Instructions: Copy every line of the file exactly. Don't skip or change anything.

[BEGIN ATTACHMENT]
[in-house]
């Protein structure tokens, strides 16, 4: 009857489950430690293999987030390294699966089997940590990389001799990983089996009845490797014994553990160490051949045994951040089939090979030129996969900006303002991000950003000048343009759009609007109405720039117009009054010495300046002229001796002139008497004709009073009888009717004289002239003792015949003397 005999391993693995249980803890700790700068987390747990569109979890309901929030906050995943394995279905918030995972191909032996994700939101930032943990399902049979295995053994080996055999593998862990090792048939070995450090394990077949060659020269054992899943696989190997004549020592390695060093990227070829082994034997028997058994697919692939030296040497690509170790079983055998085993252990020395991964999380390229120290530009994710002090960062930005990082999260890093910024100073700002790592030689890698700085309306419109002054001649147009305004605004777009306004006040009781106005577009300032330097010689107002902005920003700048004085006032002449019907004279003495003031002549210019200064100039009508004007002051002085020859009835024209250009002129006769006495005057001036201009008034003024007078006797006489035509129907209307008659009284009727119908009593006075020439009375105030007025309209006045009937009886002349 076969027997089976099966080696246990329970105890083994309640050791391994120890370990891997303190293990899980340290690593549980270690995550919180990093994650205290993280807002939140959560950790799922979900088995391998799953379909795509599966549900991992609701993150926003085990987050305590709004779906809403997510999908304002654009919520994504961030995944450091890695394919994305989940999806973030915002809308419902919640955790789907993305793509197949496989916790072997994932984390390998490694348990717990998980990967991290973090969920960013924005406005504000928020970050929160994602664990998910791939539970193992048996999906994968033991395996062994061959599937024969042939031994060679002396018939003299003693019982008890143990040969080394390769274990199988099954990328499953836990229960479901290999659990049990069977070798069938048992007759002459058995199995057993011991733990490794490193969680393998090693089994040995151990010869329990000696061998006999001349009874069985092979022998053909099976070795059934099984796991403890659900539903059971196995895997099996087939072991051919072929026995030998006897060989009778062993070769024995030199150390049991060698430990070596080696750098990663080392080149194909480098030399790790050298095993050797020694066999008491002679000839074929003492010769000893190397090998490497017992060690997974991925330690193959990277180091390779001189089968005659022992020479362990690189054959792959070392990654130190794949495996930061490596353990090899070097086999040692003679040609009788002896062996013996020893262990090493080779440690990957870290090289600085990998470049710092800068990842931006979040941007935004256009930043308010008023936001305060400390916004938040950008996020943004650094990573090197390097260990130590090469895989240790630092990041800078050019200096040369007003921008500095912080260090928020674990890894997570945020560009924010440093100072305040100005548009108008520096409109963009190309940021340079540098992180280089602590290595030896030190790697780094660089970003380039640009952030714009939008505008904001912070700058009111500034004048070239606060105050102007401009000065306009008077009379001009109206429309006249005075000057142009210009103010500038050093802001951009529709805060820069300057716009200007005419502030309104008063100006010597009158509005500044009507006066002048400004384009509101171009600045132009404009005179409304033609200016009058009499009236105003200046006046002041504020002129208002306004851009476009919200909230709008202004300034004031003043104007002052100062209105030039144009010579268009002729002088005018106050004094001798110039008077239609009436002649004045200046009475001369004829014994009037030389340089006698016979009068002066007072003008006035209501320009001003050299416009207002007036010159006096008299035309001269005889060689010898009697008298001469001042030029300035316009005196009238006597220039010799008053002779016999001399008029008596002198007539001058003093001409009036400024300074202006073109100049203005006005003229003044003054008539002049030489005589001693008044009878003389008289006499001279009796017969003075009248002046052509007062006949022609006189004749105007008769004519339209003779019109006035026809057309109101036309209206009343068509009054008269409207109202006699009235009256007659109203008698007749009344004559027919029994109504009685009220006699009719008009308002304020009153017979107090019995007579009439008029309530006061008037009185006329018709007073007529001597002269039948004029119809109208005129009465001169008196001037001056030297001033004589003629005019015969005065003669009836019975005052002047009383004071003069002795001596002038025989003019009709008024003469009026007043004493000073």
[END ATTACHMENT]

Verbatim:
[in-house]
């Protein structure tokens, strides 16, 4: 009857489950430690293999987030390294699966089997940590990389001799990983089996009845490797014994553990160490051949045994951040089939090979030129996969900006303002991000950003000048343009759009609007109405720039117009009054010495300046002229001796002139008497004709009073009888009717004289002239003792015949003397 005999391993693995249980803890700790700068987390747990569109979890309901929030906050995943394995279905918030995972191909032996994700939101930032943990399902049979295995053994080996055999593998862990090792048939070995450090394990077949060659020269054992899943696989190997004549020592390695060093990227070829082994034997028997058994697919692939030296040497690509170790079983055998085993252990020395991964999380390229120290530009994710002090960062930005990082999260890093910024100073700002790592030689890698700085309306419109002054001649147009305004605004777009306004006040009781106005577009300032330097010689107002902005920003700048004085006032002449019907004279003495003031002549210019200064100039009508004007002051002085020859009835024209250009002129006769006495005057001036201009008034003024007078006797006489035509129907209307008659009284009727119908009593006075020439009375105030007025309209006045009937009886002349 076969027997089976099966080696246990329970105890083994309640050791391994120890370990891997303190293990899980340290690593549980270690995550919180990093994650205290993280807002939140959560950790799922979900088995391998799953379909795509599966549900991992609701993150926003085990987050305590709004779906809403997510999908304002654009919520994504961030995944450091890695394919994305989940999806973030915002809308419902919640955790789907993305793509197949496989916790072997994932984390390998490694348990717990998980990967991290973090969920960013924005406005504000928020970050929160994602664990998910791939539970193992048996999906994968033991395996062994061959599937024969042939031994060679002396018939003299003693019982008890143990040969080394390769274990199988099954990328499953836990229960479901290999659990049990069977070798069938048992007759002459058995199995057993011991733990490794490193969680393998090693089994040995151990010869329990000696061998006999001349009874069985092979022998053909099976070795059934099984796991403890659900539903059971196995895997099996087939072991051919072929026995030998006897060989009778062993070769024995030199150390049991060698430990070596080696750098990663080392080149194909480098030399790790050298095993050797020694066999008491002679000839074929003492010769000893190397090998490497017992060690997974991925330690193959990277180091390779001189089968005659022992020479362990690189054959792959070392990654130190794949495996930061490596353990090899070097086999040692003679040609009788002896062996013996020893262990090493080779440690990957870290090289600085990998470049710092800068990842931006979040941007935004256009930043308010008023936001305060400390916004938040950008996020943004650094990573090197390097260990130590090469895989240790630092990041800078050019200096040369007003921008500095912080260090928020674990890894997570945020560009924010440093100072305040100005548009108008520096409109963009190309940021340079540098992180280089602590290595030896030190790697780094660089970003380039640009952030714009939008505008904001912070700058009111500034004048070239606060105050102007401009000065306009008077009379001009109206429309006249005075000057142009210009103010500038050093802001951009529709805060820069300057716009200007005419502030309104008063100006010597009158509005500044009507006066002048400004384009509101171009600045132009404009005179409304033609200016009058009499009236105003200046006046002041504020002129208002306004851009476009919200909230709008202004300034004031003043104007002052100062209105030039144009010579268009002729002088005018106050004094001798110039008077239609009436002649004045200046009475001369004829014994009037030389340089006698016979009068002066007072003008006035209501320009001003050299416009207002007036010159006096008299035309001269005889060689010898009697008298001469001042030029300035316009005196009238006597220039010799008053002779016999001399008029008596002198007539001058003093001409009036400024300074202006073109100049203005006005003229003044003054008539002049030489005589001693008044009878003389008289006499001279009796017969003075009248002046052509007062006949022609006189004749105007008769004519339209003779019109006035026809057309109101036309209206009343068509009054008269409207109202006699009235009256007659109203008698007749009344004559027919029994109504009685009220006699009719008009308002304020009153017979107090019995007579009439008029309530006061008037009185006329018709007073007529001597002269039948004029119809109208005129009465001169008196001037001056030297001033004589003629005019015969005065003669009836019975005052002047009383004071003069002795001596002038025989003019009709008024003469009026007043004493000073």